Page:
Interview: “There are more than 20 dead in our neighborhood”

The following interview is with Saleh Bhar, a medical doctor from Nahr al-Bared camp:

What is your name and profession?

My name is Saleh Bhar and I am a pediatrician at American University Hospital [Beirut, Lebanon)].

We learned that you lost a member of your family during the bombings; which day was that?

During the first hours of the first day of the bombardment. My uncle died in his home when he was hit by one of the shells; he was with his two sons and one of his neighbors.

How did you learn about his death?

My cousins told me that night.

What was your uncle’s name?

Salim Bhar, he was 75 years old, he used to work [with the] Popular Committee and was working lately at his restaurant.

What about your parents?

My parents told me that our house was hit by a shell. I also learned from neighbors that the damage is serious, as it was shelled more than once. They staying at my aunt’s in Tripoli.

Where is your house located?

In the Saffouri part of the camp, at the Mohammara entrance.

Do you know of any other relatives who may have possibly been injured or killed?

My uncle’s wife was injured. I have many relatives who lost their houses. My cousin Amin Bhar, a dentist, lost his house. My other cousin, also a doctor, lost his house too. My cousins told me that my uncle’s neighbor, Raed el Shans, who was with him when his house was shelled, also died with my uncle.

Do you know if anyone in your neighborhood was injured or killed?

My cousins told me that there are more than 20 people dead in our neighborhood, including my uncle, and that they were buried in a mass grave.

Do you remember the names of those who were buried?

Yes, my uncle’s neighbor, Raed el Shans, Jihad Azzam, Mahmud Hussen, Ahmad Attayar, Abd el Latif Kza’, Jihad Abu el Ezz, Ashraf el Akel, Nayef el Saleh, Fakhri el Hassan. Among these were children no more than 15-years-old, Moahmud Mansur and Amer Mansur.

Were they among the first who were buried in a mass grave in Saffuri area in the first day of the bombings?


What were the causes of death?

Some of them died when their houses were hit by shells, and some of them died from shrapnel-related injuries.

Can anyone else confirm these causes of death?

There is a doctor who was there during the burial, his name is Fath Ala, and you can call him.

What were the political backgrounds of those who died?

They had none, they are merely civilians.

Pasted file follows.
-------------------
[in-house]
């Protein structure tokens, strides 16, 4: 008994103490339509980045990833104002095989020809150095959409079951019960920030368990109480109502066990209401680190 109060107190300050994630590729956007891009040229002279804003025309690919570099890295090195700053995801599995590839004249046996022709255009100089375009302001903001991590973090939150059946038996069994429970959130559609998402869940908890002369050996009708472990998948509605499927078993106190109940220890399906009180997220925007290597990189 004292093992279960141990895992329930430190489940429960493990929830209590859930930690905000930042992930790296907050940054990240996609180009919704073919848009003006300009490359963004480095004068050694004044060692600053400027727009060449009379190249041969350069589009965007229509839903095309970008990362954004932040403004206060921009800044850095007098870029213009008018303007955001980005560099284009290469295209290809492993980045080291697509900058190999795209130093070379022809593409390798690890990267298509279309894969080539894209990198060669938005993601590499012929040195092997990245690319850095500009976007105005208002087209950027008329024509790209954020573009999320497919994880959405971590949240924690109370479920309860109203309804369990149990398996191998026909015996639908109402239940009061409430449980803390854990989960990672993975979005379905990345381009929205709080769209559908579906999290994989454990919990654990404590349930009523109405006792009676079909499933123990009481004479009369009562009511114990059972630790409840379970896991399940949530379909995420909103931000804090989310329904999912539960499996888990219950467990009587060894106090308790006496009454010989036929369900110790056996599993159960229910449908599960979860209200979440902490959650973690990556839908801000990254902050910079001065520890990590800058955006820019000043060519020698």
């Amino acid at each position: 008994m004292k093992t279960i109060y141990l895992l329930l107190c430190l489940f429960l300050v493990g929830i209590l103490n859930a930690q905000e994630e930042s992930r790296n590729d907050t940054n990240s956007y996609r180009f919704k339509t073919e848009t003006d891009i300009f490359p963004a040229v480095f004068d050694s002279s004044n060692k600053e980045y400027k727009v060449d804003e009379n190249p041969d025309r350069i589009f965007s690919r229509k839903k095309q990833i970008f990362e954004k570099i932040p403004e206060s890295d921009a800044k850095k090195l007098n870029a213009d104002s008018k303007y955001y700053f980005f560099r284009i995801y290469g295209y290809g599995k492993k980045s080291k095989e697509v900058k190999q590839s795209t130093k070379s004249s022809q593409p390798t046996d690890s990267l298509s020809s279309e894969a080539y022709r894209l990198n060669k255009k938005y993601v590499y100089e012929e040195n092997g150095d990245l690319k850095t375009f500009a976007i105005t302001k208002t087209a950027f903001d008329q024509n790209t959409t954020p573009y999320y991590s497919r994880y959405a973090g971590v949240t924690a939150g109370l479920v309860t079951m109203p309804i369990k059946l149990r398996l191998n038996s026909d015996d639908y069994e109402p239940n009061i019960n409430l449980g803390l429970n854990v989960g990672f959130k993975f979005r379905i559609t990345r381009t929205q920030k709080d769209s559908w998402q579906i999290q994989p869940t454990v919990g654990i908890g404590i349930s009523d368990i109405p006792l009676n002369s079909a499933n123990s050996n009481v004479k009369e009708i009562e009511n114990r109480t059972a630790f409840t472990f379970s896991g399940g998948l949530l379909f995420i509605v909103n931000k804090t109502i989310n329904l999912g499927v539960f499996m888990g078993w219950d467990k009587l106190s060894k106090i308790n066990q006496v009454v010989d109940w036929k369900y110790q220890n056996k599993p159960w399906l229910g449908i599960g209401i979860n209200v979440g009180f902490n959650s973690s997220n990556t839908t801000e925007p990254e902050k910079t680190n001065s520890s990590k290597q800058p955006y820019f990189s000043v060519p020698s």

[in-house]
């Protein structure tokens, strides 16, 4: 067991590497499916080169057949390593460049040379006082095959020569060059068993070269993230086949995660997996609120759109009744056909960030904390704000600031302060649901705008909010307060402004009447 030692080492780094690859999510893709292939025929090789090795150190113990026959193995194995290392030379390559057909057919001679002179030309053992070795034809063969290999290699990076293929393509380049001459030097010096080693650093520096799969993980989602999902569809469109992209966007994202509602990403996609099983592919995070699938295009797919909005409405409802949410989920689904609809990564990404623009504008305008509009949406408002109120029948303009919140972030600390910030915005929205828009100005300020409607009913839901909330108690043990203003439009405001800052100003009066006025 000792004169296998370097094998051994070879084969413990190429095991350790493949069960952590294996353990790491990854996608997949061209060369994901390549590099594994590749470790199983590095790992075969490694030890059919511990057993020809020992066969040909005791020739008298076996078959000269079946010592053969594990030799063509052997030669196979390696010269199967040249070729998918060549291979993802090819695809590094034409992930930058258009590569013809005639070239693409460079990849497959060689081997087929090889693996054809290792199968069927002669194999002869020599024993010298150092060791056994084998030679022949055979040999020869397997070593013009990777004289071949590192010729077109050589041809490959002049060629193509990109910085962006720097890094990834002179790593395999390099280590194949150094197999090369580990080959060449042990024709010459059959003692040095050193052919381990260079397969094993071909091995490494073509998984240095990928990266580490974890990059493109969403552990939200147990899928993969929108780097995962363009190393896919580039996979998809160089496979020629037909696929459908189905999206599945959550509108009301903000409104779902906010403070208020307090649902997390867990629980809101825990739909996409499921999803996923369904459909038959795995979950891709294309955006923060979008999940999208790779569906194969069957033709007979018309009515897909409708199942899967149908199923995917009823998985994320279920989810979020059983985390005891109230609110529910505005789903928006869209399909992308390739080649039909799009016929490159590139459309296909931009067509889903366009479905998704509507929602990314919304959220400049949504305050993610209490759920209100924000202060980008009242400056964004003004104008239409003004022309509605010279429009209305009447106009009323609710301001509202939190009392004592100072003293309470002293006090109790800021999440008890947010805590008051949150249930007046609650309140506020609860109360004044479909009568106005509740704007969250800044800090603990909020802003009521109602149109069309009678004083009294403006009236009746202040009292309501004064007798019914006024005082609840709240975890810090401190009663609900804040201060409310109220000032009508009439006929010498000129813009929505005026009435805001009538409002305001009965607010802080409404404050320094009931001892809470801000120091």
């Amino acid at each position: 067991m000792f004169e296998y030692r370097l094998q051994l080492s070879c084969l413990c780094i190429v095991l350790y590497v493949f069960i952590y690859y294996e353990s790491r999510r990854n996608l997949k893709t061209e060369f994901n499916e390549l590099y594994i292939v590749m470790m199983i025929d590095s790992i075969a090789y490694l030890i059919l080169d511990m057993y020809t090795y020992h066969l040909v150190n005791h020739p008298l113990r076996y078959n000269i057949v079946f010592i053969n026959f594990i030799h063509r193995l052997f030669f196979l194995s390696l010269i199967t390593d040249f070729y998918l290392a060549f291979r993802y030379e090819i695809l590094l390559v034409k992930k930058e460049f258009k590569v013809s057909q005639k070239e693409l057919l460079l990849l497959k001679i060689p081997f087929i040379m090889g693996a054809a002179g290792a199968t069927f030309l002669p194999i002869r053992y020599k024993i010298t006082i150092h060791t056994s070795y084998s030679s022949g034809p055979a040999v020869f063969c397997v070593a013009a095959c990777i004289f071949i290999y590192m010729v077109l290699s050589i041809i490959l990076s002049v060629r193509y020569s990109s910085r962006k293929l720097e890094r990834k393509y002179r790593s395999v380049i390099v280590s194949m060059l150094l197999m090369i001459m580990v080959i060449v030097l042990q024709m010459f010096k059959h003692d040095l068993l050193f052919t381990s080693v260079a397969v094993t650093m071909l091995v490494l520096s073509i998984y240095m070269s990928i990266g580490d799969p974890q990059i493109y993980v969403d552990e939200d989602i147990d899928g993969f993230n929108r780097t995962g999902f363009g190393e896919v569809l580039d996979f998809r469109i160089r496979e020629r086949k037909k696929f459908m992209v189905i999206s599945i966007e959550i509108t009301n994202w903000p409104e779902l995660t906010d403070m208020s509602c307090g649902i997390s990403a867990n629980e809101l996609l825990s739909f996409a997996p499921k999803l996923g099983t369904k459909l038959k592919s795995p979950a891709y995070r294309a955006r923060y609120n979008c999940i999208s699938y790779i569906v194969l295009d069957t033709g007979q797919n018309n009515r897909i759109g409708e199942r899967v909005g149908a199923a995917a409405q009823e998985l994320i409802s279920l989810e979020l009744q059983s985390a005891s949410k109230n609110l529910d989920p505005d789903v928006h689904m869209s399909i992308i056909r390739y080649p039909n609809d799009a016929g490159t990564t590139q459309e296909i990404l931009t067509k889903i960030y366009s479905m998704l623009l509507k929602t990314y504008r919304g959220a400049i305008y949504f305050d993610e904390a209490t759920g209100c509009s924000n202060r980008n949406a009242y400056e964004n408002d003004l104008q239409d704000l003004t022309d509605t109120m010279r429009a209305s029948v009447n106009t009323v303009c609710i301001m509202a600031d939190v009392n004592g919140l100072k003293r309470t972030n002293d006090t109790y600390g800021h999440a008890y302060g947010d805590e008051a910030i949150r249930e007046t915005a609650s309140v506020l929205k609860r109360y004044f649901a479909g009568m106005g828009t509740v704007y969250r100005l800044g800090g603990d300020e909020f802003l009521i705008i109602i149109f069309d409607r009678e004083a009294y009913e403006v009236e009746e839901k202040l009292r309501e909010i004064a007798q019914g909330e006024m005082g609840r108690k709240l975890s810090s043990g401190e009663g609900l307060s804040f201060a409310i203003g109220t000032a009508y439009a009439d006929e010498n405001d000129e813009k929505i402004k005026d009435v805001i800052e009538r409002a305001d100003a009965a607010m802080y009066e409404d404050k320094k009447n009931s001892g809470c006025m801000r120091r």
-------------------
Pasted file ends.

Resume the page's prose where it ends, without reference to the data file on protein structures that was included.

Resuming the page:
How did you first notice the Fatah al Islam militants?

They used to buy and rent houses. You know, there is something you should know about Nahr al-Bared camp, it is a trade camp. Unlike other camps, it is a market for regional villages and cities, like Akkar and Minyeh. This advantage made it possible for non-Palestinians, especially Lebanese, to inhabit the refugee camp.

These Fatah al-Islam militants continued coming to Nahr al-Bared, for the past three months, till they became huge.

How was Fatah al Islam’s internal policy?

They are trying to impose their policy on us. If they see someone drinking alcohol, they would beat him, and they used to encourage the youth to go to mosques and pray. Not only that, they were too extreme. More than once, some of our inhabitants were killed by them; it was all over the news and TV. This militia was imposing itself on our camp and the Lebanese government along with the Palestinian officials [were] silent or cooperated.

How do you explain their silence or cooperation?

I think the militia’s existence for over three months is not a coincidence, but it is planned. The Palestinian officials have never been seen visiting the Lebanese government before, lately the visits were intense and raised suspicion. I think this may be a conspiracy taking place, against the Palestinian people and against the Palestinian existence in Lebanon.

I would like to ask the following question: why is the camp being bombarded and not Tripoli, though in the latter the army has lost 27 soldiers?

What we are witnessing today is an attack on entire camp, not only on Fatah al-Islam. I honestly recall Sabra and Shatila right now. I’m also afraid something serious will happen in the near future.

What about the nationalities of these militants?

Some are Lebanese, Saudis, Jordanians, Syrians and some are from North Africa, from Algeria and Tunisia. Most of them are non-Arab, from Afghanistan and Bangladesh; you can easily tell from the weird clothes they wore.

How did they settle at the camp with such an arsenal?

Well, they bought and rented houses. They placed pockets of sand in front of their houses, loaded with guns and [rocket propelled grenade] weaponry. This prompts the following question: how did this weaponry enter the camp?

A repost appeared on the BBC which linked the poor living conditions of the Palestinian refugees, in Lebanon and Gaza, with terrorism, do you think to be poor is to be a terrorist?

Well, I was poor, and I am still poor, but I am a doctor and not a terrorist. This analysis doesn’t make sense. As I recall, Osama Bin Laden is millionaire, is he not?

Are there any organizations working in Nahr al-Bared?

No, there aren’t.

Anything else you want to add?

I want to say that though there are many people dying, and it is a tragedy, nobody is talking about them. Another tragedy awaits the survivors; where do they go now? Who is going to rebuild the camp? Are we forever going to stay at other people’s houses in the camps?

Do you think that the Lebanese government is responsible?

I think the Lebanese government is racist towards the Palestinians; there was not a single school [that] opened to host the refugees.

Sari Chreih is a student at American University of Beirut in Beirut.

Razan Al-Ghazzawi is a graduate student at University of Balamand.

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